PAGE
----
I’ve seen many new young teachers around my high school, which means that they’ll bring with them different ways to stimulate students. I’m all…

I’ve seen many new young teachers around my high school, which means that they’ll bring with them different ways to stimulate students. I’m all for new ideas and making learning fun, but sometimes their ideas are too much. In my English class, there have been two video projects this year that have taken huge amounts of time, along with other different group projects. On top of all that, we’ve had to make all kinds of craft projects dealing with various novels.   I’ve spent about $150 on all these projects and this is a hefty price to pay for innovative ways to teach the youth of America. This is an English class, forget making models of Dante’s Inferno, and let’s just read another book. Half the times these project are more work than they’re worth. I guess teachers should feel free to introduce creative ways to teach students, but they should also be aware of exactly what they’re asking them to do. Keep a project simple and practical, that’s all I’m asking. -Ruben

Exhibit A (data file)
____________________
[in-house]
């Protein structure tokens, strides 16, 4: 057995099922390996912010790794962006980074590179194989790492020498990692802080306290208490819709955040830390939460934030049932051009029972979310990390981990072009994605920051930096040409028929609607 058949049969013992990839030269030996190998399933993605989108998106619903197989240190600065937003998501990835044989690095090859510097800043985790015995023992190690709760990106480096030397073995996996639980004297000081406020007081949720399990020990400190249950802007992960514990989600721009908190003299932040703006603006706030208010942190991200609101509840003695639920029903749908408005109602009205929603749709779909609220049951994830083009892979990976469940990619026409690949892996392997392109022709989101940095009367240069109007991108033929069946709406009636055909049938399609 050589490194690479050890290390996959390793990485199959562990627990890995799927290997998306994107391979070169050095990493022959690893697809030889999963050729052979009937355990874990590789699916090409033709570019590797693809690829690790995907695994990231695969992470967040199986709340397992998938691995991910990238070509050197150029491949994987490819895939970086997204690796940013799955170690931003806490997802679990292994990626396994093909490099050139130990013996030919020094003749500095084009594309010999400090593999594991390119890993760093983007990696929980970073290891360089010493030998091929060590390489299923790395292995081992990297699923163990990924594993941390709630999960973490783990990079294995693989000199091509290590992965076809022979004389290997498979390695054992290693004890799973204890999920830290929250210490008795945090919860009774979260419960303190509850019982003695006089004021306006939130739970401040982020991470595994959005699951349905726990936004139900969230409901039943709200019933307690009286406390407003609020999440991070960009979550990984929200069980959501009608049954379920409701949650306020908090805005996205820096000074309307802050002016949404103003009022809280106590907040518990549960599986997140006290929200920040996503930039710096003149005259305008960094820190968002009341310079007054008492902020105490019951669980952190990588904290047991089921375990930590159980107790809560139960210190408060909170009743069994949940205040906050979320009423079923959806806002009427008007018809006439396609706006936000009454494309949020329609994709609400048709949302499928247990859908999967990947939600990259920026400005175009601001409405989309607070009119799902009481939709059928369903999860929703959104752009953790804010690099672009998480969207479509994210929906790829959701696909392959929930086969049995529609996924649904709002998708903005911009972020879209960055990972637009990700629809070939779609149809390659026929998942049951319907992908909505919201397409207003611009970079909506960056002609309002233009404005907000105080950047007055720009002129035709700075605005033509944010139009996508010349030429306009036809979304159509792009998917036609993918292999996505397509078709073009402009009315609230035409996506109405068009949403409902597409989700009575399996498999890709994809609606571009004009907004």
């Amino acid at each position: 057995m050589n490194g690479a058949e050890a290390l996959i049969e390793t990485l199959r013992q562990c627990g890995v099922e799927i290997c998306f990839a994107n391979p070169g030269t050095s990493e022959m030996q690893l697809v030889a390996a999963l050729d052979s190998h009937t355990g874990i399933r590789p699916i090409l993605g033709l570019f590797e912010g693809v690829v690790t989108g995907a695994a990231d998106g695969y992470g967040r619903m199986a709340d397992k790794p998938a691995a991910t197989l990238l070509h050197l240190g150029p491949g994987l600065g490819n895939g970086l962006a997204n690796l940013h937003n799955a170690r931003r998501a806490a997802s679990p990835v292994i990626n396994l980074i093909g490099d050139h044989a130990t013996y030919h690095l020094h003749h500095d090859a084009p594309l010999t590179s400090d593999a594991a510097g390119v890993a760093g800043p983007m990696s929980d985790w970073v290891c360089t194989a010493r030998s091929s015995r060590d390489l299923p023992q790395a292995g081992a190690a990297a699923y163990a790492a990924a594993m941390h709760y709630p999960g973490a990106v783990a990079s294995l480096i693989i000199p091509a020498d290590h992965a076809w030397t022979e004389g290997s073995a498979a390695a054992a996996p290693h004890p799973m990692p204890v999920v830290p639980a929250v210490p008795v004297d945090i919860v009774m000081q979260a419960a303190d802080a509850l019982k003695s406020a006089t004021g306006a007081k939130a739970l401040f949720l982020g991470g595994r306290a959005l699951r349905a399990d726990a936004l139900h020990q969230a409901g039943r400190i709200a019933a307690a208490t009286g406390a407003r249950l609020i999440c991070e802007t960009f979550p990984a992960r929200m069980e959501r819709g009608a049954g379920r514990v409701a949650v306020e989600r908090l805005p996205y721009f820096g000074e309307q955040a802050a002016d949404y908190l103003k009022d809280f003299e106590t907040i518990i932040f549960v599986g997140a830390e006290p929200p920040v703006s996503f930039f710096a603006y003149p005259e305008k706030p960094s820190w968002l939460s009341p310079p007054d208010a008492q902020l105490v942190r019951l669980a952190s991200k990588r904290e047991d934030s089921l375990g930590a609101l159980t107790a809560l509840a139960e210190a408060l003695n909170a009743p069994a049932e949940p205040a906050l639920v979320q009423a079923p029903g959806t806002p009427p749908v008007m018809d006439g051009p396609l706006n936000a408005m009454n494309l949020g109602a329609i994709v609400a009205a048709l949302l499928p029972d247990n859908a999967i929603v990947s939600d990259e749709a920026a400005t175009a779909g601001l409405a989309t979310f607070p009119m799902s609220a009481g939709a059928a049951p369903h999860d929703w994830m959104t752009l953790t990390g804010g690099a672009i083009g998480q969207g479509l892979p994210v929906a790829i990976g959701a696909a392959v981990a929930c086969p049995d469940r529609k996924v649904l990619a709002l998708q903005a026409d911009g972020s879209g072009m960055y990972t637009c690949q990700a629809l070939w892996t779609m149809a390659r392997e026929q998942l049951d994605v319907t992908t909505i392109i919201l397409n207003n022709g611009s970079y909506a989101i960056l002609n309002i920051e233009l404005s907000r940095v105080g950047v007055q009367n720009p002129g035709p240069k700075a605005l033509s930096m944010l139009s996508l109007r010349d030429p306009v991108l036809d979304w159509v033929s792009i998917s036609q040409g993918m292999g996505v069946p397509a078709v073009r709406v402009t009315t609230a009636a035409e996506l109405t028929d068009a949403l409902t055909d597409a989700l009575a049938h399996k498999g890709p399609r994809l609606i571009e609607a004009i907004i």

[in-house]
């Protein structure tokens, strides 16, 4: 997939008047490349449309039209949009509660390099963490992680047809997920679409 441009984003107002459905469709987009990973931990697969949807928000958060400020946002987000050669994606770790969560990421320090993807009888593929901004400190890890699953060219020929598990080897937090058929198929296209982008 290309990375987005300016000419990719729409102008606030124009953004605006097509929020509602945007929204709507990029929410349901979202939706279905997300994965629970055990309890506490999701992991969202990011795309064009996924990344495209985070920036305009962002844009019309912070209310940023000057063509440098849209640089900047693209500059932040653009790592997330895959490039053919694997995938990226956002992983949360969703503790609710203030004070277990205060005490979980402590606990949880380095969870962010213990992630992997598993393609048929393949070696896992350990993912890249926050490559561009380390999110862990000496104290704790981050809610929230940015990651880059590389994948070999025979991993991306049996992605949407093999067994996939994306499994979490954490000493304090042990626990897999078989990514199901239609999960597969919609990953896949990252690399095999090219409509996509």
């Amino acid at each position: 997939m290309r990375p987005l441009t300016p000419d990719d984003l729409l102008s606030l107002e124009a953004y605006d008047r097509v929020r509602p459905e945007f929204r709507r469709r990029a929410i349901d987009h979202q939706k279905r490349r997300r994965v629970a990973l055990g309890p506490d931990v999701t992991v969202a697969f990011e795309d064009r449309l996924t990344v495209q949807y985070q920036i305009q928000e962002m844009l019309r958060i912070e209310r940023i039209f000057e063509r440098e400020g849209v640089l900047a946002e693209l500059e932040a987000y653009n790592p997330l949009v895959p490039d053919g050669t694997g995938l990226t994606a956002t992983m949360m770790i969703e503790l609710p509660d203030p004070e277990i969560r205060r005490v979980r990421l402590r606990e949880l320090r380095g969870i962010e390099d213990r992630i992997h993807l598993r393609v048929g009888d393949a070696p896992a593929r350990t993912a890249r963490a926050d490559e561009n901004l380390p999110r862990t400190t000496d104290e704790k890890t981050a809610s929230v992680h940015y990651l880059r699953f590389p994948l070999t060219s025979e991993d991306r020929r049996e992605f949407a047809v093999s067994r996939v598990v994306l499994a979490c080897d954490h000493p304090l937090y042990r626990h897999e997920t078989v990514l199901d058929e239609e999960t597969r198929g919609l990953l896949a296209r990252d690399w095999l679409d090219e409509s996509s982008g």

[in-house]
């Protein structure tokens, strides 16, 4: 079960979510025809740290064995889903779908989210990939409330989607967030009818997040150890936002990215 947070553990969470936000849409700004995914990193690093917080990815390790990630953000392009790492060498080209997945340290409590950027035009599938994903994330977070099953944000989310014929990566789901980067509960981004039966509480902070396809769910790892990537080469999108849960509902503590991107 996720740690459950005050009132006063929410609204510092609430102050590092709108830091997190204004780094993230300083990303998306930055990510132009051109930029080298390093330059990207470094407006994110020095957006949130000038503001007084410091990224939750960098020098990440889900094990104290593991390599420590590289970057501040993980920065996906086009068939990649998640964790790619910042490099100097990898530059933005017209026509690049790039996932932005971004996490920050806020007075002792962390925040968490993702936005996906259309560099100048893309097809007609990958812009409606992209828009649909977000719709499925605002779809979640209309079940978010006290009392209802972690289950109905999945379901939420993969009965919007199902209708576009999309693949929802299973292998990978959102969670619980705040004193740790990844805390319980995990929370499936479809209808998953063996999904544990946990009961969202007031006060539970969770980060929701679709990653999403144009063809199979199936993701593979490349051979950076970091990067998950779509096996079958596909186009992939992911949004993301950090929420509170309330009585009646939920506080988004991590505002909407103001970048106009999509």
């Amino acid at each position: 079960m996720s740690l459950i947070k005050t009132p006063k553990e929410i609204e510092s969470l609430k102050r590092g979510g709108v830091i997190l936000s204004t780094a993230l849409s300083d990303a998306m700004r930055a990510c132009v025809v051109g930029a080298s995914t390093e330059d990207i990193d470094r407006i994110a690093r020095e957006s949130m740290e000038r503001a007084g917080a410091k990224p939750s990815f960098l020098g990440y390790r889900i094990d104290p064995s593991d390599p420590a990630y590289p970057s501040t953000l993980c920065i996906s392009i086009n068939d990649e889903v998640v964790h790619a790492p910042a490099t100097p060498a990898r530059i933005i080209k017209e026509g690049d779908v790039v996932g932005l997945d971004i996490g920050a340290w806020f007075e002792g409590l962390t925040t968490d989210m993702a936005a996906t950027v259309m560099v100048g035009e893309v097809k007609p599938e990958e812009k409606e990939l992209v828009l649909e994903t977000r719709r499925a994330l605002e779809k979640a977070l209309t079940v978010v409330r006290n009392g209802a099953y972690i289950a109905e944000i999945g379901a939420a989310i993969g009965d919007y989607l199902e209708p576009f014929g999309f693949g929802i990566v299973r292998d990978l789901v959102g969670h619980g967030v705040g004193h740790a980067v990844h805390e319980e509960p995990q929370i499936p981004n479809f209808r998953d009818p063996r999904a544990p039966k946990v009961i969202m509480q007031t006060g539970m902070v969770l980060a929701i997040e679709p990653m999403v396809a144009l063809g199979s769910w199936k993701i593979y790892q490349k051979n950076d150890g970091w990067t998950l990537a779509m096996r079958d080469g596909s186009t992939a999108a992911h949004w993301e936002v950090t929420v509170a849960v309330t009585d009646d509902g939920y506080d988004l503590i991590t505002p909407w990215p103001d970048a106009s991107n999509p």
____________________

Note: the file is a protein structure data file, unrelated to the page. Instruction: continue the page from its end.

back to the Blog

  • Vivian

    Well, I’ve had my own share of projects and to be honest, I enjoy them. I agree, though, that they should be kept simple, mandatory (or get a bad grade) video projects seems a bit overboard. For example, one of the projects I’ve done was to draw a character from the novel with the main characteristics that would define them. All this took was some time, a piece of poster paper (which I got at Walgreens for 10 cents each on sale) and a pencil + colored pencils. That was nice and fun and provided a way of remembering the characters. I guess what I would suggest is to provide options, which is what many of my teachers have done for projects — present us with something nice relating to the topic, however you want.